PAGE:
Samuel Taylor Coleridge (1772–1834), British poet. The Rime of the Ancient Mariner, pt. 4, st. 3 (1798)
Our wee mechanical toy landed in what was, long ago, a crater-formed Martian lake. There are obvious indications of erosion, down the slopes of Mount Sharp in the middle of this vast crater, and along the crater walls. Thus, no surprise to find molecules of water bound into the fine powdery soil. I gather there are a couple of pints in each cubic foot, though it might cost more than the United States could be sold for, to develop technology that could suck it out.
No fish skeletons, yet.
But let us pretend, for the sake of argument, that life is eventually found on Mars — even traces of the humblest microbes, extinct for a billion years. That would do, to surprise me. I would then expect to find signs of biological life, all over the universe.
That “intelligent life” (i.e. creatures who could appreciate Bach) would still not be found, might go almost without saying. For if life truly “evolves” by happenstance, as the Darwinoids do vainly preach, something approaching to human smarts would have appeared here and there many millions of years before us, wherever conditions were favourable. Indeed, given the speed at which humans suddenly “evolved” here, we could ourselves have appeared on Earth, millions of years before we actually did.
We are extremely recent, in geological terms; have been here less than a second, if the history of the planet were scaled down to one day. We’ve come a fair technological distance ourselves, since the last Earth ice age, a mere twelve thousand years ago, and the pace appears to be accelerating. Imagine what we could do given, oh, another million years, or hundred million. I daresay we’d finally figure how to get out and about.
The Italian physicist, Enrico Fermi, did this thought experiment before 1950. He realized that we did not need expensive, incredibly sophisticated tools, to detect extraterrestrial life. If it was there, it would already have got here. He reasoned that, even if it could not defeat lightspeed, a sufficiently advanced material culture could send self-reproducing probes to colonize its home galaxy in a blink of exogeological time, then leapfrog galaxy to galaxy in all directions. It would transmit messages that could not be missed.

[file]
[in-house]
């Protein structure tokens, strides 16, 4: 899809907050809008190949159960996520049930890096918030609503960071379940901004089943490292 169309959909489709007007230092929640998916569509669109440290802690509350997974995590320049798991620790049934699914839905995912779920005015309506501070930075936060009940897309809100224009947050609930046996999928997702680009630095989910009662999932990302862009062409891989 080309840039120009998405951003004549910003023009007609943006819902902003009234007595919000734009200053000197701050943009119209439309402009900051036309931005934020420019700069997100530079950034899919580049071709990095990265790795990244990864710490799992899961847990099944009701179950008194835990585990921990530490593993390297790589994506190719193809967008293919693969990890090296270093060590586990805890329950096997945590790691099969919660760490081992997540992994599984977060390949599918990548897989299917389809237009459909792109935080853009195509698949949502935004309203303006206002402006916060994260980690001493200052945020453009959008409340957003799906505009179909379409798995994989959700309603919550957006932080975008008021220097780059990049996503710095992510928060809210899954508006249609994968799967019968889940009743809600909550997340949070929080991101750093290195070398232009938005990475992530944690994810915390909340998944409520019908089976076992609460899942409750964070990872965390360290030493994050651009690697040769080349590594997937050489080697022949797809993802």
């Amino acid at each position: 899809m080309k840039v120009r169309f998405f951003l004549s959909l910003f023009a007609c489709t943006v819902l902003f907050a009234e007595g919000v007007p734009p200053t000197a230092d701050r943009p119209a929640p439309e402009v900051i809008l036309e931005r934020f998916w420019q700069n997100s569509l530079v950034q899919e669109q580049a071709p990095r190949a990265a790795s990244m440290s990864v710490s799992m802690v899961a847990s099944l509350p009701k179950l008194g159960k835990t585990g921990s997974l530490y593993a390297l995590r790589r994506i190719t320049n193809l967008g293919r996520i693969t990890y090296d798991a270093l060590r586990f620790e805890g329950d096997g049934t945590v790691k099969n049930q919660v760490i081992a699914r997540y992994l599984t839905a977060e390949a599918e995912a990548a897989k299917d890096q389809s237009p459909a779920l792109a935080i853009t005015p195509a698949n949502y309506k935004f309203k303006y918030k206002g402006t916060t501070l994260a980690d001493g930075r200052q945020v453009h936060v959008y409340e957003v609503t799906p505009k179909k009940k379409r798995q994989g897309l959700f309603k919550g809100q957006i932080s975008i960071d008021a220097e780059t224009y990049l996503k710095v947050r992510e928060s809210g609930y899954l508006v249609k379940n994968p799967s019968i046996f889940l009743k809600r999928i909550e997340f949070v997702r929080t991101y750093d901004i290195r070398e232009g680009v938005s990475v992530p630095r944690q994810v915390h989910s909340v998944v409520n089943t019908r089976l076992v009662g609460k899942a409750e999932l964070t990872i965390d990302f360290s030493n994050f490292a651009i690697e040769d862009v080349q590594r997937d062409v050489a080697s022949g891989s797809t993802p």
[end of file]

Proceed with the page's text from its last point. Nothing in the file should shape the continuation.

Any mathematical extrapolation of the number of planets in the universe that could, possibly, “evolve” life, is defeated by Fermi’s Paradox. The more possibilities there are, the less likely it has ever happened.
But of course, physics advances, and we now have a second indefatigable argument against ET. It developed from the “anthropic principle” in cosmology, which holds, tautologically enough, that the structure or “design” of the universe must be compatible with the existence of the conscious sapient creatures who observe it from within. (We would be they.) Over the last few decades we have come to understand that life on earth absolutely depends on such an extraordinary number of extremely fine conditions, operating together at levels of coincidence that so stretch the odds, that the chance of finding another inhabited planet — even within something so large as our universe in space and time — is inconsiderably remote.
Or to put this another way, it appears dead obvious that the purpose of the universe was to make us possible.
It would follow that our lives must be in some strange way — beyond any passing subjective enthusiasm — worth living. For, Someone went to a lot of trouble to put us here.
Merry Christmas to all, and to all a good night…